Whether it’s on true performance merit, beloved adoption into the lifestyle space or just pure appreciation as a modern product creation, it was his UltraBoost design of almost two years ago that has helped to reset the adidas Running category and shift the consumer expectation for the brand. That first design, simply rooted in the approach to create the “ultra expression” of both Boost and Primeknit technologies, instantly became a classic of today and a timeless staple of tomorrow. The brand’s third iteration of the original silhouette is dropping yet again this weekend — in 11 colorways. 

Nick DePaula’s original Uncaged pair & Ben Herath’s UltraBoost Uncaged.

Through the course of that first year, the UltraBoost had emerged from a cult classic to a ubiquitous sneaker gracing the feet of consumers of all ages and types. Herath, a native of Adelaide, Australia who’s been with the adidas brand for over a decade and a half as an elite running designer, is both humbly proud and honored to have led the look of a model that highlights the best of the brand’s collective ability across all functions of design, engineering and marketing.

“Five or six years ago, I started working on the first Energy Boost, and I’ve been working on Boost ever since then,” he smiles. “The Ultra Boost is the pinnacle of shoes that I’ve worked on. I love sneakers, love sport and love creativity, so I’m kind of doing my dream job right now.”

As the shoe grew and grew in popularity, Herath and his co-workers in Germany began to notice a trend across social media. Myself and a few other perhaps-bored-but-curious collectors were simply cutting the shoe’s midfoot cage right off the upper. I just thought it could look sweet, so I grabbed some tweezers and mini-scissors on a random weekend. It was a process that took about 90 seconds per pair, with most of the labor coming from figuring out how to lace the shoe from there.

Over the past couple of years, adidas has touted two consistent concepts and ethos in all interviews, press releases and media — an Open Source approach to building product and being the brand for Creators. As Herath details below in this in-depth interview from the adidas global headquarters in Herzogenaurach, Germany, pulling inspiration from the public became a key insight to creating Uncaged. The process from there, as you can expect, took a little longer than the 90 seconds per pair that I spent to completely gut the shoe of its actual upper performance.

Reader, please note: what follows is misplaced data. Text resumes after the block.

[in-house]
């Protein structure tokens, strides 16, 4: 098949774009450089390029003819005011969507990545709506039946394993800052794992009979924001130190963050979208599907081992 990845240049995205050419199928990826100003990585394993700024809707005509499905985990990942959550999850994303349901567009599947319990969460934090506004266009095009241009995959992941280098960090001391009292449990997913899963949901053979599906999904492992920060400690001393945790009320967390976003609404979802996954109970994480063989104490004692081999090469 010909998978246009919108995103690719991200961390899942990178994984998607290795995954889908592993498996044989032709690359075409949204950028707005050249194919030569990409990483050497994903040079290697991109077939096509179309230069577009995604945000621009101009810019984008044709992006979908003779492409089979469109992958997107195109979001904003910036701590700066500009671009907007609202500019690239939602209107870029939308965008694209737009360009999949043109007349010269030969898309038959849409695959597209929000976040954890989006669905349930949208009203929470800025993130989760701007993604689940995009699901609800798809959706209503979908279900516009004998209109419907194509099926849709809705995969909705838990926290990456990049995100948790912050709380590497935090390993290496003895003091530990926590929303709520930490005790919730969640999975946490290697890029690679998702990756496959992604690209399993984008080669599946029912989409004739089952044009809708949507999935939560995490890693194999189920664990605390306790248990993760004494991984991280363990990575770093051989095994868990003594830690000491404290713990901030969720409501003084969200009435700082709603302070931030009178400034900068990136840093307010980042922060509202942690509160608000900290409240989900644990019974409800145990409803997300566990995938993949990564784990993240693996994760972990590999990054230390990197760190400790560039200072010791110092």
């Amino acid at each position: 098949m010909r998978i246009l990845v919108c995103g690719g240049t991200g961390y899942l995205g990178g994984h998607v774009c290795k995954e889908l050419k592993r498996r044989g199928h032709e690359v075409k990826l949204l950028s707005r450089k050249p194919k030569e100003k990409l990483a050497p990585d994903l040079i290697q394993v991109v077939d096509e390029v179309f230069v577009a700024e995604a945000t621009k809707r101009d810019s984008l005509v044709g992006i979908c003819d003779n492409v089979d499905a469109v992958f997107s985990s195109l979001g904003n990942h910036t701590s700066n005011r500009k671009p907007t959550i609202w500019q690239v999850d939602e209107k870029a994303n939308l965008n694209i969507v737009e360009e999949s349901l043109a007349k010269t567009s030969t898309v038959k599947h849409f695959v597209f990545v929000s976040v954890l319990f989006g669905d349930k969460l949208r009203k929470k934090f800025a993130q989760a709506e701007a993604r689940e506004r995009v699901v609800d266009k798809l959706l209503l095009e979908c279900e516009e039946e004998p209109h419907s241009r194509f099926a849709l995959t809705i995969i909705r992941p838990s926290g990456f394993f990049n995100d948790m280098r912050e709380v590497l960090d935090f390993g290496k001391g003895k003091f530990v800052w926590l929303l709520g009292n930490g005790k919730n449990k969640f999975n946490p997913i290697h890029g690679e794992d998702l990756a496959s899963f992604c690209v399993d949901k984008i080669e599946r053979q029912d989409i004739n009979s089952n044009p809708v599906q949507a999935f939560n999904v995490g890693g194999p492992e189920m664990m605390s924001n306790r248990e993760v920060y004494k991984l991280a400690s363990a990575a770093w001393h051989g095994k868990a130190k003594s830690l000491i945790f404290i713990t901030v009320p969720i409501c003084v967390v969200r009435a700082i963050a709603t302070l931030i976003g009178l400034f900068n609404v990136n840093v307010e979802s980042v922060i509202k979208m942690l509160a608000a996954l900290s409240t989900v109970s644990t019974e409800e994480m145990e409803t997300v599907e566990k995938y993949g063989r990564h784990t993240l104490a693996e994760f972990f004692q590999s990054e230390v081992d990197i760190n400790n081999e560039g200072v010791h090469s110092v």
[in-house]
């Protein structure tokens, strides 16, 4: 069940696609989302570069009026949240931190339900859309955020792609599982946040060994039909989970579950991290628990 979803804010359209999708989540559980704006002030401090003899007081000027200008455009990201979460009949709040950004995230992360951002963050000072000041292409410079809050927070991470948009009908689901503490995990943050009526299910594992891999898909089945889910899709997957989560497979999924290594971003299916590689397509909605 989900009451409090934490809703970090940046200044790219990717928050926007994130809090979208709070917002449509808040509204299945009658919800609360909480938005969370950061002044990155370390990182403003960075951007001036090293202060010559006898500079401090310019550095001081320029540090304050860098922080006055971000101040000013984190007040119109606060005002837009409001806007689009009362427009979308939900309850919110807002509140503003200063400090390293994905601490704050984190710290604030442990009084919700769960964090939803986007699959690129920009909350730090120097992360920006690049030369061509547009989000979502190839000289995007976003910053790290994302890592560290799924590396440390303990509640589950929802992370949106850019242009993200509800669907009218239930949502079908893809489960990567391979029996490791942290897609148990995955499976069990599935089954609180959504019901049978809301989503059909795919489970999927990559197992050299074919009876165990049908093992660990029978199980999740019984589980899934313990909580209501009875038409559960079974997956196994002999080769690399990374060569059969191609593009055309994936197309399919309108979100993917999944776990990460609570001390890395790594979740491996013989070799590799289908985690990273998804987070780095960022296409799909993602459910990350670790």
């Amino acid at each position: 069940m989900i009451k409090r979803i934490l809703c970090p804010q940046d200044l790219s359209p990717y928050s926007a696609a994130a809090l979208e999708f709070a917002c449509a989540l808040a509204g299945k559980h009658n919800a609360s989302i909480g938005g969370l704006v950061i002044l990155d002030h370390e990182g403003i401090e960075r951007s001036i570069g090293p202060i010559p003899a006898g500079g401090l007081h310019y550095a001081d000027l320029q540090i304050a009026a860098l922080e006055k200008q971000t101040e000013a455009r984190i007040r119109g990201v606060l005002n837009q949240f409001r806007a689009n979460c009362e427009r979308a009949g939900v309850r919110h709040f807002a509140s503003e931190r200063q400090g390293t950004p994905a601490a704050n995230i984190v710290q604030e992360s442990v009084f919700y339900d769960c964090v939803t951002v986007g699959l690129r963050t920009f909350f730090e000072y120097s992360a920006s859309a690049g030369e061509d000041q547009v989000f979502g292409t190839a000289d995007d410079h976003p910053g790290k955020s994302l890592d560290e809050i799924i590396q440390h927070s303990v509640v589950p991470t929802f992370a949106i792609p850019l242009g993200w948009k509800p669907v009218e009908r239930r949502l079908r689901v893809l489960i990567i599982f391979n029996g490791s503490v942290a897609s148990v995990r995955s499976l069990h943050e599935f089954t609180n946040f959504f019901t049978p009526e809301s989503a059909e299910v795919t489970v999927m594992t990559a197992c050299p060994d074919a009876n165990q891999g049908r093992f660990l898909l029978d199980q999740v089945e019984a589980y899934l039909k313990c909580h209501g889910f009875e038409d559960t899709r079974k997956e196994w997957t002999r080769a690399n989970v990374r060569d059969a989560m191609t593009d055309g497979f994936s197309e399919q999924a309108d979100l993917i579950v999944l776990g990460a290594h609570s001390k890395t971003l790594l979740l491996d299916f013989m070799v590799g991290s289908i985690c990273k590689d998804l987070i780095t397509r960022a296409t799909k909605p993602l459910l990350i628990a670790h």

When the shoe officially launched earlier this summer, fans of the model seemed to appreciate the update. It was the fastest selling adidas shoe ever in America — 11,000 pairs were sold in the first hour alone. Read ahead for countless details into the design of the UltraBoost Uncaged, straight from designer Ben Herath, and stay tuned all week for even more #BoostWeek features.



Nick DePaula: Can you walk me through the timeline of when the team first set out to update the original UltraBoost with the Uncaged execution? 

Ben Herath: When we found Boost, we changed how we designed shoes. It started to be about, ‘How does it feel?’ We did little things on that first shoe, like cutting open the stroble board, and that just let you feel more of the Boost. It was a real turning moment for us. If you’ve tried Boost on and can feel how bouncy it is, it feels alive somehow. It’s incredible.

We’ve been so excited by the positive reaction from everyone around the Ultra Boost. I don’t think we anticipated that level of excitement that a shoe like that would somehow go beyond running and transcend out into culture. We always hope for something like that, that we create a shoe that people are really going to gravitate to.

adidas-uncaged-ultra-boost-ben-herath-dAs we started to grow, we started to bring people out there into our creation process. A big shift for the last couple of years is us opening up our doors. We don’t want to create things in isolation, and we always want to share what it is that we’re doing.